In Wendy Brenner's home page, courtesy of the University of North Carolina at Wilmington's English department, she says her goal as a teacher is to lead students into battle with the inexpressible.' Brenner's new collection of stories, Phone Calls from the Dead, perfectly illustrates how she herself has won this battle by consistently using language to go beyond words. The stories in this book express the desperation of protagonists sometimes made mute by their inability to coherently communicate among themselves. By using seemingly inanimate and therefore voiceless 20th century technologies and animals as metaphors reflecting her characters' inadequacies, longings and failed aspirations, Brenner expresses for them what they cannot express. In this collection, both man and machine are miswired. The father in the title story addresses a conference of the Instrumental Transcommunication Network, relating how his dead son communicated with him through a tape recorder. In another story, a computerized switchboard at a hospital, through a programming error, places calls to those staffing the information desk as if to ask rhetorically by its silence, Is anyone out there listening? And in another, an air conditioning system falls apart section by section, thereby keeping a gorgeous repairman just outside the reach of a temporary worker whose life seems to be falling apart in a similar way. In each story, Brenner expertly interweaves the tragic with the comic. We laugh at these characters, distantly hearing within their voices the cadences of our own, but we flinch, too, because their familiarity sometimes brings us too close to the edge of recognition. We'd like to think we're not in the same boat or wired to the same network, perhaps but we know we are.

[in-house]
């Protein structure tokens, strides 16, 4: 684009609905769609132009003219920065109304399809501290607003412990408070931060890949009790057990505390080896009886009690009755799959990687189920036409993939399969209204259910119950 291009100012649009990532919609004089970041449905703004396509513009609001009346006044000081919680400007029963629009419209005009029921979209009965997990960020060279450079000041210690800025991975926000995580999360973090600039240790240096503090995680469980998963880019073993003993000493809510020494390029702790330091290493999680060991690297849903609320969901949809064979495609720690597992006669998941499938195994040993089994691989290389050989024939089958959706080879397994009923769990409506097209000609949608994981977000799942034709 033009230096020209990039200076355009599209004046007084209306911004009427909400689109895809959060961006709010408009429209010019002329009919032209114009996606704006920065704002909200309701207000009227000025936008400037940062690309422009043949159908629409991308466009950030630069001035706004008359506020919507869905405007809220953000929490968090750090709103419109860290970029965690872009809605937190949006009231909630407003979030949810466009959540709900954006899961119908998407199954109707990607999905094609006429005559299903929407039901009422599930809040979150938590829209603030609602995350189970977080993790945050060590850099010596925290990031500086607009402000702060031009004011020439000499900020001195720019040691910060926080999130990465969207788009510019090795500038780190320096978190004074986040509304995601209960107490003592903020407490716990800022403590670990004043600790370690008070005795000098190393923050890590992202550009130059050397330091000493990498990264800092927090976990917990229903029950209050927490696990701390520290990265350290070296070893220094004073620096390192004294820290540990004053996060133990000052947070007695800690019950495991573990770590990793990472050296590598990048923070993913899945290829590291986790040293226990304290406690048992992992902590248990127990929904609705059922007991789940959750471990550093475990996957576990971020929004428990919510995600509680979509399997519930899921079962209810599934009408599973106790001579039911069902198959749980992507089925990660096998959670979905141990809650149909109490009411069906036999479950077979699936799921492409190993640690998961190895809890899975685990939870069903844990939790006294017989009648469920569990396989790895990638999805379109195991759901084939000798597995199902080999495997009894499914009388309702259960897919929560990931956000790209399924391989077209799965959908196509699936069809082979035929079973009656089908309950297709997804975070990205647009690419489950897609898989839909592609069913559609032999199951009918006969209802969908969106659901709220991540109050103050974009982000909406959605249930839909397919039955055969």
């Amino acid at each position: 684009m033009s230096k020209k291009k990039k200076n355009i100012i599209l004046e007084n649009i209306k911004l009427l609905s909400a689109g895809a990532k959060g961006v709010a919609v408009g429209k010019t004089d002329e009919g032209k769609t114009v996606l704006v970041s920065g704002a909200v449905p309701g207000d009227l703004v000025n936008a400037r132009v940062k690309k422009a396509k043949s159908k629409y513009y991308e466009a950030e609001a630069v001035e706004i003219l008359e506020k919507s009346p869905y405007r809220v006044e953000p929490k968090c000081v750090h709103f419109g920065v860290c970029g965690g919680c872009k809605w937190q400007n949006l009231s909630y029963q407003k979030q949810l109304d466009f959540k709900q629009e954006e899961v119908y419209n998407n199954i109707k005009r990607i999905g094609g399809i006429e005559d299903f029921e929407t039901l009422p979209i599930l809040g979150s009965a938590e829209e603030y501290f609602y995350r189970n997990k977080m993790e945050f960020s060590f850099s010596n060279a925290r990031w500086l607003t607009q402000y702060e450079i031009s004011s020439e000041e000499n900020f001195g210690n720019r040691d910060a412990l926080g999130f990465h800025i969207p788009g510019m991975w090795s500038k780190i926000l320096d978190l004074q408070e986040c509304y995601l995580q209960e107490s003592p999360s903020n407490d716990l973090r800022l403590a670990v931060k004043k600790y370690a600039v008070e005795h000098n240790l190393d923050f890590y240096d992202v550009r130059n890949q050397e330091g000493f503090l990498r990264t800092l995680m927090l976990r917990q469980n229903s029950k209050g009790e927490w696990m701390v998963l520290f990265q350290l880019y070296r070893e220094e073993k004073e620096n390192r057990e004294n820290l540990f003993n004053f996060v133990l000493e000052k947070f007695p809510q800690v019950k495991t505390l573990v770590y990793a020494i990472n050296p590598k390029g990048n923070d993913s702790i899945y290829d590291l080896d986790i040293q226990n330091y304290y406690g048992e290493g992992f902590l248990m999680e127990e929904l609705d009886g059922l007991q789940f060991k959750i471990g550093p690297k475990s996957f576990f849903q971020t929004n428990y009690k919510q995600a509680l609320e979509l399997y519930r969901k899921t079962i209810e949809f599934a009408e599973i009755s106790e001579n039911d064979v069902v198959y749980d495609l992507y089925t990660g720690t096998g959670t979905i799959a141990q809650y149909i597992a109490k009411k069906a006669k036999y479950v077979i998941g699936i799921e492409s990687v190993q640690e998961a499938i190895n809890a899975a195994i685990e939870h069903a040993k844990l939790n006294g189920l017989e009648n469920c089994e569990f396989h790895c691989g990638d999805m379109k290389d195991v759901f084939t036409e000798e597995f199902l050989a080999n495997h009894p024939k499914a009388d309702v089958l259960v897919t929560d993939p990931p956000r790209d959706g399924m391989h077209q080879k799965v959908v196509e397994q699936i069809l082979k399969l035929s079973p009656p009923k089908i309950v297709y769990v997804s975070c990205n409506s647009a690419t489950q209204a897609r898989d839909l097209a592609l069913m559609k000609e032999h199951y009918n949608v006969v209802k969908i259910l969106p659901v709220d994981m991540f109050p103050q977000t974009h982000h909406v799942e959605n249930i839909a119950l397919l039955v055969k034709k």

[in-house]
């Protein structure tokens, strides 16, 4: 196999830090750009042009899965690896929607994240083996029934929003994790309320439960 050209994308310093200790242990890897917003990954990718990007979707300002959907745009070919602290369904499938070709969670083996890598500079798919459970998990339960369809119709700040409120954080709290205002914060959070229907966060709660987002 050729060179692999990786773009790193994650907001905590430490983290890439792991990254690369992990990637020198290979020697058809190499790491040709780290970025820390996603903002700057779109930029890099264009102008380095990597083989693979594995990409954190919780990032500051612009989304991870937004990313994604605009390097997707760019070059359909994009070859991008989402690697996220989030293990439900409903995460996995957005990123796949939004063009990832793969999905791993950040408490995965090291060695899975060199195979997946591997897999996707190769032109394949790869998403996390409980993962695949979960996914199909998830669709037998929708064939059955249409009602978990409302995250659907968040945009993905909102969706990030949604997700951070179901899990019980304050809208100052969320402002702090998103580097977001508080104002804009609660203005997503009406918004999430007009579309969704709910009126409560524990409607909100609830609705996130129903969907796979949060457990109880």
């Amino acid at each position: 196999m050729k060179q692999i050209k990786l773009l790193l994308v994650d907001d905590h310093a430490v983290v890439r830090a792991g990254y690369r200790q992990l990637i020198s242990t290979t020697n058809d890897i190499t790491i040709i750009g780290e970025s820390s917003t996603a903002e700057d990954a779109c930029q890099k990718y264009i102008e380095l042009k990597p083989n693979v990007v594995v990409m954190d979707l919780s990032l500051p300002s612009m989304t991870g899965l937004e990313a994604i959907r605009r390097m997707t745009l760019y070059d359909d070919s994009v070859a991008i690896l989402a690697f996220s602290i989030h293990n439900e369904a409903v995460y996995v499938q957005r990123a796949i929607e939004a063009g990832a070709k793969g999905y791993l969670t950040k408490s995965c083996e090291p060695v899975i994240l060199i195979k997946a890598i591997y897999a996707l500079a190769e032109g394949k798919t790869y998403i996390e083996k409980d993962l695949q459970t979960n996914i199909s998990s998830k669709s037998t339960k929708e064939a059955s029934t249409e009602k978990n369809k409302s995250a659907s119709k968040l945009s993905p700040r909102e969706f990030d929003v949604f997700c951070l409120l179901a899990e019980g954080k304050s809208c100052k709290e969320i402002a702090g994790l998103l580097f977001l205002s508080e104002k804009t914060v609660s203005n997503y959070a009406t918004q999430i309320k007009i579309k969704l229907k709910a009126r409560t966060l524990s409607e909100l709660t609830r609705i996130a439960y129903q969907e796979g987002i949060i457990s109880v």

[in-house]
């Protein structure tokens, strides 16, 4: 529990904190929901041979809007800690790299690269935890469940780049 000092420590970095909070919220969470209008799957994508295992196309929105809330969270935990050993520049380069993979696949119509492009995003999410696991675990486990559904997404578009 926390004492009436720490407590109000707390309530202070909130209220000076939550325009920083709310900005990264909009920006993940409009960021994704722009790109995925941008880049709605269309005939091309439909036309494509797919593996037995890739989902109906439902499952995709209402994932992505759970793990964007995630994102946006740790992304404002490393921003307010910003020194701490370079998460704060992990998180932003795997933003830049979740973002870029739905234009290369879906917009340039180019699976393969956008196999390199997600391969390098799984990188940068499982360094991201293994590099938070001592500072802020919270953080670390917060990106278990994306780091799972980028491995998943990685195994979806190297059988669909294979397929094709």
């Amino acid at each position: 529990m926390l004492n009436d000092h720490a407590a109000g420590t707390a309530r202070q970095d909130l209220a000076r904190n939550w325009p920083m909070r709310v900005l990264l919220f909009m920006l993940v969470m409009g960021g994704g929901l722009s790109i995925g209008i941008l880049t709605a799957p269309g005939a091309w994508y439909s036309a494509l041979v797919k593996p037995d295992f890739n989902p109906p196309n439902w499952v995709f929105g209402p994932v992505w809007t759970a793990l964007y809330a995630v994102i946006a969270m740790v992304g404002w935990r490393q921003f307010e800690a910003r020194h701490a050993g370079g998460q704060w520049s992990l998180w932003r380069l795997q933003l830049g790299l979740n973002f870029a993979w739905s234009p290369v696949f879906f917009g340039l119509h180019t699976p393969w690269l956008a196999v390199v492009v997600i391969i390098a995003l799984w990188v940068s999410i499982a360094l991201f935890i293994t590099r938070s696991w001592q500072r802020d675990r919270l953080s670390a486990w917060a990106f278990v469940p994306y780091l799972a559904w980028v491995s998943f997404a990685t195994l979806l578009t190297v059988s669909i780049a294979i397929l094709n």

Acclaimed author Padgett Powell has called Brenner's work disturbed, taut, funny, and wise, and his assessment accurately describes what makes her writing just plain good. Not many can harness the disturbing with the funny, which partially explains why this winner of the Flannery O'Connor Award for her first collection of stories, Large Animals in Everyday Life, was named one of 25 fiction writers to watch by Writer's Digest. But the last word is that, like O'Connor, Brenner imbues her narratives with great meaning as she works to understand, as she puts it, the inexplicable, inevitable, intuitive, devastating, [and] holy. With each story, she figures it out.

Bonnie Arant Ertelt is a writer and editor living in Nashville.

 

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